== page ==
On Sunday, Feb. 19, we left Socorro for Barichara. We took two buses, first to San Gil, and then another to Barichara. The whole trip was only 1 1/2 hours.

Barichara is one of the prettiest and quietest towns we've ever visited. And it is small; you can walk from one side of town to the other in about 20 minutes. Tourists come,
 and there is a selection of restaurants and small hotels, but not enough to spoil the town in any way. Walking around the stone-paved streets is a pleasure. Most of the antique houses are built with a distinctive warm, brown stone and then coated with white plaster. Flowers abound.

Above is the main church in Barichara. It shows the golden-brown stone that is characteristic of the town. Most often the stone is covered with whitewashed plaster, but the some of the stone may be left exposed, as in the handsome doorway below.

In Barichara we stayed for three nights at Tinto Hostel -- not in a dorm, of course, but in a double room with private bath. It was fine.

Left, the hostel's entrance courtyard; right, the pool area (You can just see a corner of the small pool.)

Our room; We liked the bird stencil in our bathroom.

View from the terrace where we had breakfast each morning, just outside the hostel's shared kitchen

More photos, starting with always-quiet central park, to show what a pretty town Barichara is.

There is a three-mile walk from Barichara to Guane, a nearby village, called the Camino Real. A network of footpaths linked the mountain villages in colonial times. This path was somewhat restored in the 19th century and is still a beautiful walk.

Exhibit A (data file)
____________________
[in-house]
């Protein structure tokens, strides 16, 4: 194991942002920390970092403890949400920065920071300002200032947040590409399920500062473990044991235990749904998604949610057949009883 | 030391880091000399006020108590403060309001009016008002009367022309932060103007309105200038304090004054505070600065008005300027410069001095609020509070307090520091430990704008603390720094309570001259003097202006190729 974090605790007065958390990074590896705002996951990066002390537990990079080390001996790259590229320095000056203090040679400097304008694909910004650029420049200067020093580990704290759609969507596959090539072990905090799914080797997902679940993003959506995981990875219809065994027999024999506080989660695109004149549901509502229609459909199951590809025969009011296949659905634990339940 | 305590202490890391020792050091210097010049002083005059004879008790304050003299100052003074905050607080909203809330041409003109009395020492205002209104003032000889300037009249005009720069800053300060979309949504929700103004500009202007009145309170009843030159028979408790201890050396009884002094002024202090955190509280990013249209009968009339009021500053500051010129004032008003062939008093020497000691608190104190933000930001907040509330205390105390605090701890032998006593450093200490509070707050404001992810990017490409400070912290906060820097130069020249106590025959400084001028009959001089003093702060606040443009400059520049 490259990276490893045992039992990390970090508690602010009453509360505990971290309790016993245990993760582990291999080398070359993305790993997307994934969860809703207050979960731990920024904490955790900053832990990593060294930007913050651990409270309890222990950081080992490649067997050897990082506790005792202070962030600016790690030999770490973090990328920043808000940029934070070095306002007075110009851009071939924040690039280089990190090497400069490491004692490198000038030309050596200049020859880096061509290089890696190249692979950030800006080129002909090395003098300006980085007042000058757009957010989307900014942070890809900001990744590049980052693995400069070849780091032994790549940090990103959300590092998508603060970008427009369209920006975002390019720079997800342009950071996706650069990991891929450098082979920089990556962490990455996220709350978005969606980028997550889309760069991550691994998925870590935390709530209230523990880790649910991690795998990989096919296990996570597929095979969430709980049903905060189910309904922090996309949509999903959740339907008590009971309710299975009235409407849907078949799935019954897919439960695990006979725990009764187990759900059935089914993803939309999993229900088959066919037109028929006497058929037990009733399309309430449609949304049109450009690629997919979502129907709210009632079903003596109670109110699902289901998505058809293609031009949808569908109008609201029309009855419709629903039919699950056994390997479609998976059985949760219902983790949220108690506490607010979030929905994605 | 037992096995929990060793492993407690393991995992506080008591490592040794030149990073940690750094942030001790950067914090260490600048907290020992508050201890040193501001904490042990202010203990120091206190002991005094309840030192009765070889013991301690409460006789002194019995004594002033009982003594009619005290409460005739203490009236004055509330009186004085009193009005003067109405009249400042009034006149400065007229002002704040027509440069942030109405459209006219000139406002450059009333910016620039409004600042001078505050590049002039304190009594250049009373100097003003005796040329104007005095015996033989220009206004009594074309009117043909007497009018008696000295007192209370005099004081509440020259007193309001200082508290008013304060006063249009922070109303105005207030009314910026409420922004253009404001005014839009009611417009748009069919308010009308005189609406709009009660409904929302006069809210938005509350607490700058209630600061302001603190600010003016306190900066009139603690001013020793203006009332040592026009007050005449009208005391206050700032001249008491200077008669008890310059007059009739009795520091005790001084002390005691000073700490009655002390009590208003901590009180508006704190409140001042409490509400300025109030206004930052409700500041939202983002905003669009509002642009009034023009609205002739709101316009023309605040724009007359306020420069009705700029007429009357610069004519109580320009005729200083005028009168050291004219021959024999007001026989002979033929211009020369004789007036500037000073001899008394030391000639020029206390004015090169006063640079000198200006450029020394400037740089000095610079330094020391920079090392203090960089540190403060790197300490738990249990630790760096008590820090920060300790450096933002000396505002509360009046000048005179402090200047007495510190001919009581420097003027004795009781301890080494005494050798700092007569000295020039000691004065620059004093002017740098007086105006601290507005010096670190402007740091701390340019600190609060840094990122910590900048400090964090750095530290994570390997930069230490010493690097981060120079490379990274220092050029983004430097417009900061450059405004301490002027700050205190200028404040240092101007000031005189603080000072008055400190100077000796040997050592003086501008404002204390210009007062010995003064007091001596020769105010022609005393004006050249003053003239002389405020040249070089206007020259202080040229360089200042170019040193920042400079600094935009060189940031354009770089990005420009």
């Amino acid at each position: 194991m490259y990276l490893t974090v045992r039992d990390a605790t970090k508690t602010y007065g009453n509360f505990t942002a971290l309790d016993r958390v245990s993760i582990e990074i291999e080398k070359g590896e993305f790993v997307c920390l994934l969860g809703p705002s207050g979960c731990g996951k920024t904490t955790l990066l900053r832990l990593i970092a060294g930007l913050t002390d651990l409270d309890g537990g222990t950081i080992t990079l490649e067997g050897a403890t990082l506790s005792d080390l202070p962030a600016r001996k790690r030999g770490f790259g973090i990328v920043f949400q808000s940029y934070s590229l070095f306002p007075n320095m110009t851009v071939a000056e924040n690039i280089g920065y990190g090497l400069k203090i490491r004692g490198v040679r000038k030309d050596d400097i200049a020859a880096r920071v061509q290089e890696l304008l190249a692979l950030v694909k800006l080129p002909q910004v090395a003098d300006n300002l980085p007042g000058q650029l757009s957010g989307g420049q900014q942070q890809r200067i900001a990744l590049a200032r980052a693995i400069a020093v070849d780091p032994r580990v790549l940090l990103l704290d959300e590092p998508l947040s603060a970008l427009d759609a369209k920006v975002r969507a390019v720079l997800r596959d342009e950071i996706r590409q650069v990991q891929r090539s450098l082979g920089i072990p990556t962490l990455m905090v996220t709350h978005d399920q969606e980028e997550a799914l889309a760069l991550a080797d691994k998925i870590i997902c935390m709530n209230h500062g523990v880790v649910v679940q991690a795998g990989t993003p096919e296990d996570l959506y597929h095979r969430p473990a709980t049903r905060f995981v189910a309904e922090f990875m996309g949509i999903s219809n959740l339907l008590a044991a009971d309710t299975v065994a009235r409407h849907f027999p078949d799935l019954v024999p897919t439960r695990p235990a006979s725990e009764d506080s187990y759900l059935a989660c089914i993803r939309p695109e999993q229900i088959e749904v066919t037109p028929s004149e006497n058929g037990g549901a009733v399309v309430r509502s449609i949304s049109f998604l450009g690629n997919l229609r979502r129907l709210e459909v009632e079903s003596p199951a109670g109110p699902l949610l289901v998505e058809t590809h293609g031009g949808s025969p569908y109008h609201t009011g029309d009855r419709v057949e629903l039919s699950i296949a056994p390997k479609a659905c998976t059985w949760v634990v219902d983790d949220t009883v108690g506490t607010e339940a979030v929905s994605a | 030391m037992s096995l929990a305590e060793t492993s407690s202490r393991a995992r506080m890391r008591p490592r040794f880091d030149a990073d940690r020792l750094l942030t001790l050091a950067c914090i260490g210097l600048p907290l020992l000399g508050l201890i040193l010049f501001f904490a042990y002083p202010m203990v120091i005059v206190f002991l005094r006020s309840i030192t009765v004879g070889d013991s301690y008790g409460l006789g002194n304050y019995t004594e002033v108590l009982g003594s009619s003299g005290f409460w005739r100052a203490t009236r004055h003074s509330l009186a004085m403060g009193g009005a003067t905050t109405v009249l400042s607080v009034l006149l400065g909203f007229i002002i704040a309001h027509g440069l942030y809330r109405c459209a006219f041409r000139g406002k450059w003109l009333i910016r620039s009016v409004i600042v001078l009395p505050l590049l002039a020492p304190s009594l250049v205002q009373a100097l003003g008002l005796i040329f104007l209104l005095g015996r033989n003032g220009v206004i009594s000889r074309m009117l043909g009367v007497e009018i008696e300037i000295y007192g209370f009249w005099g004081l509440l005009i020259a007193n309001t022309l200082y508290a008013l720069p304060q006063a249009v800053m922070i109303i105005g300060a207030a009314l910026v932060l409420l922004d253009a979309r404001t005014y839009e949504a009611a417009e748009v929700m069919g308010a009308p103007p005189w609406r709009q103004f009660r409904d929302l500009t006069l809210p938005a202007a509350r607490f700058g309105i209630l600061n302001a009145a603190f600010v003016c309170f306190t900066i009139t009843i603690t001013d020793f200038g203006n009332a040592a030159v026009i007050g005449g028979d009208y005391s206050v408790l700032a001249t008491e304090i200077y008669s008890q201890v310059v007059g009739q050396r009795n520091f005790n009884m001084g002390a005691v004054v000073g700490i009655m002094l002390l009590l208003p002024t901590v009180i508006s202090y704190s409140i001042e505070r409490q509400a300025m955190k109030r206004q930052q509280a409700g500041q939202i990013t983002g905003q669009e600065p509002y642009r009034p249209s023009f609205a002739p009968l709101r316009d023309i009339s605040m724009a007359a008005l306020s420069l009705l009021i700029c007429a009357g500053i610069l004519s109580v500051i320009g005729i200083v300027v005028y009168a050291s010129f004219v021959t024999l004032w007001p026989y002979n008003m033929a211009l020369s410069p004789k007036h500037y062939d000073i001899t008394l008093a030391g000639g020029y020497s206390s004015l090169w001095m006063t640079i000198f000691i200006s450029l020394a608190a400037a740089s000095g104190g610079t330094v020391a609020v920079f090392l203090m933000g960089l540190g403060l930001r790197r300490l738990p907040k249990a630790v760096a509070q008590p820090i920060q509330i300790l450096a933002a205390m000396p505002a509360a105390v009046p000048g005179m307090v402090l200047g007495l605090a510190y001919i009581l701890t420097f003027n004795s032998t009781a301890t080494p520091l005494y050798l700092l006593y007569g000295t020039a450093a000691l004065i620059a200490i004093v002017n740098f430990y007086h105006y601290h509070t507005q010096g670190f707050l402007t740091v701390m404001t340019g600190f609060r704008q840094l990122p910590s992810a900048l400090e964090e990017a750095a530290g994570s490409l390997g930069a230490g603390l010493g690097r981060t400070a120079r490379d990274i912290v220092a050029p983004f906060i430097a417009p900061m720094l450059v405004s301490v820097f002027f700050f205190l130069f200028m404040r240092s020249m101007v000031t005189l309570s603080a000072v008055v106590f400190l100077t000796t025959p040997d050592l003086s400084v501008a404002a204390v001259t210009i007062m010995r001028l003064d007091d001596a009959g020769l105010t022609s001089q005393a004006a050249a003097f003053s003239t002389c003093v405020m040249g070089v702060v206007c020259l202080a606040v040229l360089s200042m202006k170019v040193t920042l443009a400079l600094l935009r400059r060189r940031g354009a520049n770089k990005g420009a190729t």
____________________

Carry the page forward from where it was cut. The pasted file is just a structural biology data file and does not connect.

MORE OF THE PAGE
Below, we've arrived at Guane. It is a town where you can escape the hustle and bustle of Barichara!

Out the bus window on the ride back to Barichara

Back in Barichara, we found an area where there are a few craft shops and other tourist-oriented businesses. 

This sign at one shop says "Don't take Viagra; drink goat's milk!" The area is known for goat products.

This metal sculpture of a lion in one of the shops was not for sale.

In the craft shops there were several things that we both liked. 

Ceramic frogs made in Barichara by a French artist who has since moved to Bogota 

Beautiful stone objects, including a nativity scene, from a great shop named Solar

Barichara is bounded on the northwest by a deep valley with spectacular views. We walked in this area on our first afternoon and came back every evening.

Looking back toward town from one of the streets leading up to the miradores

At one of the miradores in late afternoon

View from one of the miradores, near sunset

Looking back at Barichara after dark